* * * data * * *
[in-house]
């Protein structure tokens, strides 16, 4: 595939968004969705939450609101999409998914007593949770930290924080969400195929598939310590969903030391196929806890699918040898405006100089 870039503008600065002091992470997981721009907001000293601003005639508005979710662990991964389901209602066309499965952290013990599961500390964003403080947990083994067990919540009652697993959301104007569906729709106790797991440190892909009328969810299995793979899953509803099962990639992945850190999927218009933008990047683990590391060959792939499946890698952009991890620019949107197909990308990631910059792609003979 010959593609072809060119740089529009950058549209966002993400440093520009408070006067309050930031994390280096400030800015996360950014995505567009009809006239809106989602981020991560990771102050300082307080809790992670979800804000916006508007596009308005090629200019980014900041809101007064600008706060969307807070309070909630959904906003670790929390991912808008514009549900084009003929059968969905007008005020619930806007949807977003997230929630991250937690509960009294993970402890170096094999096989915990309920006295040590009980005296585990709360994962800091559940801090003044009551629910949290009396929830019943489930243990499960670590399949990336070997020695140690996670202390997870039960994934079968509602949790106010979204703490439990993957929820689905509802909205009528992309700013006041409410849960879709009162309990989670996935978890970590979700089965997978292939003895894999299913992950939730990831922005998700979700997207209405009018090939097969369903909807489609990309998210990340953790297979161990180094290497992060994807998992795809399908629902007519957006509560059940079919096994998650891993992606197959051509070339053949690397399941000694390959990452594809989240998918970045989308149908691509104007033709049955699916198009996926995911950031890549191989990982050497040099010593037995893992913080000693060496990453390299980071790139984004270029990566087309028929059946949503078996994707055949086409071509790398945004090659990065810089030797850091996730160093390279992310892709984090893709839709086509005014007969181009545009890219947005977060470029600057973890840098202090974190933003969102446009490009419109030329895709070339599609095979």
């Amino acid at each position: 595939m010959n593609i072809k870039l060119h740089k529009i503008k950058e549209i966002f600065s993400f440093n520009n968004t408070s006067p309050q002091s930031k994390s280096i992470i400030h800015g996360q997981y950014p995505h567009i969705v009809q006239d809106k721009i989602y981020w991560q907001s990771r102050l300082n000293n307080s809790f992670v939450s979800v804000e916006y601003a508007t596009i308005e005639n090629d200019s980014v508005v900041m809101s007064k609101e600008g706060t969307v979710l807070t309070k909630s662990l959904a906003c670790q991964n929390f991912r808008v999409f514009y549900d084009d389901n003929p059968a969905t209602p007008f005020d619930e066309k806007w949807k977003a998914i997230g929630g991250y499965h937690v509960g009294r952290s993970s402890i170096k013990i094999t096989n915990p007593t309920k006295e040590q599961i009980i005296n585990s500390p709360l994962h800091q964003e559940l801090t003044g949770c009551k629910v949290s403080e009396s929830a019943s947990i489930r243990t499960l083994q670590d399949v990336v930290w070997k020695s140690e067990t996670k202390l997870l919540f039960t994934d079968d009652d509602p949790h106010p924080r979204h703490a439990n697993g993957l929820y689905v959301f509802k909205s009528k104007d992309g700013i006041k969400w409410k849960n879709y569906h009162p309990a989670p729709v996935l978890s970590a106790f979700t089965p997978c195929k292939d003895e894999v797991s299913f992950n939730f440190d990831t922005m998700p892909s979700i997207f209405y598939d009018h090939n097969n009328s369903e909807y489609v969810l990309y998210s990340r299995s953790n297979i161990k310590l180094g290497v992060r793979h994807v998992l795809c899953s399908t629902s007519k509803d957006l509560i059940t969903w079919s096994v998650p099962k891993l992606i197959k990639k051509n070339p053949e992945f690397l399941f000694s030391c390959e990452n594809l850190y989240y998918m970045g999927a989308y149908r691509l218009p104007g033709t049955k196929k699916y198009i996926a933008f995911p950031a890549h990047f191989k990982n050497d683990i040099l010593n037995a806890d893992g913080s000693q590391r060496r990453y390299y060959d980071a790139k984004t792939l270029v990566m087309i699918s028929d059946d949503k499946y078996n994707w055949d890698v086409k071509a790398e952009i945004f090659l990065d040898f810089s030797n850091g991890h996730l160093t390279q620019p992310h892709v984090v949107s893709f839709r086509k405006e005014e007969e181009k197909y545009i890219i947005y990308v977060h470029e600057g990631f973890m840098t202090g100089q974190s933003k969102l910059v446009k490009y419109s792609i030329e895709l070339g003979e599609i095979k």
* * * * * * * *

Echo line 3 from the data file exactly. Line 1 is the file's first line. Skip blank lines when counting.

């Amino acid at each position: 595939m010959n593609i072809k870039l060119h740089k529009i503008k950058e549209i966002f600065s993400f440093n520009n968004t408070s006067p309050q002091s930031k994390s280096i992470i400030h800015g996360q997981y950014p995505h567009i969705v009809q006239d809106k721009i989602y981020w991560q907001s990771r102050l300082n000293n307080s809790f992670v939450s979800v804000e916006y601003a508007t596009i308005e005639n090629d200019s980014v508005v900041m809101s007064k609101e600008g706060t969307v979710l807070t309070k909630s662990l959904a906003c670790q991964n929390f991912r808008v999409f514009y549900d084009d389901n003929p059968a969905t209602p007008f005020d619930e066309k806007w949807k977003a998914i997230g929630g991250y499965h937690v509960g009294r952290s993970s402890i170096k013990i094999t096989n915990p007593t309920k006295e040590q599961i009980i005296n585990s500390p709360l994962h800091q964003e559940l801090t003044g949770c009551k629910v949290s403080e009396s929830a019943s947990i489930r243990t499960l083994q670590d399949v990336v930290w070997k020695s140690e067990t996670k202390l997870l919540f039960t994934d079968d009652d509602p949790h106010p924080r979204h703490a439990n697993g993957l929820y689905v959301f509802k909205s009528k104007d992309g700013i006041k969400w409410k849960n879709y569906h009162p309990a989670p729709v996935l978890s970590a106790f979700t089965p997978c195929k292939d003895e894999v797991s299913f992950n939730f440190d990831t922005m998700p892909s979700i997207f209405y598939d009018h090939n097969n009328s369903e909807y489609v969810l990309y998210s990340r299995s953790n297979i161990k310590l180094g290497v992060r793979h994807v998992l795809c899953s399908t629902s007519k509803d957006l509560i059940t969903w079919s096994v998650p099962k891993l992606i197959k990639k051509n070339p053949e992945f690397l399941f000694s030391c390959e990452n594809l850190y989240y998918m970045g999927a989308y149908r691509l218009p104007g033709t049955k196929k699916y198009i996926a933008f995911p950031a890549h990047f191989k990982n050497d683990i040099l010593n037995a806890d893992g913080s000693q590391r060496r990453y390299y060959d980071a790139k984004t792939l270029v990566m087309i699918s028929d059946d949503k499946y078996n994707w055949d890698v086409k071509a790398e952009i945004f090659l990065d040898f810089s030797n850091g991890h996730l160093t390279q620019p992310h892709v984090v949107s893709f839709r086509k405006e005014e007969e181009k197909y545009i890219i947005y990308v977060h470029e600057g990631f973890m840098t202090g100089q974190s933003k969102l910059v446009k490009y419109s792609i030329e895709l070339g003979e599609i095979k």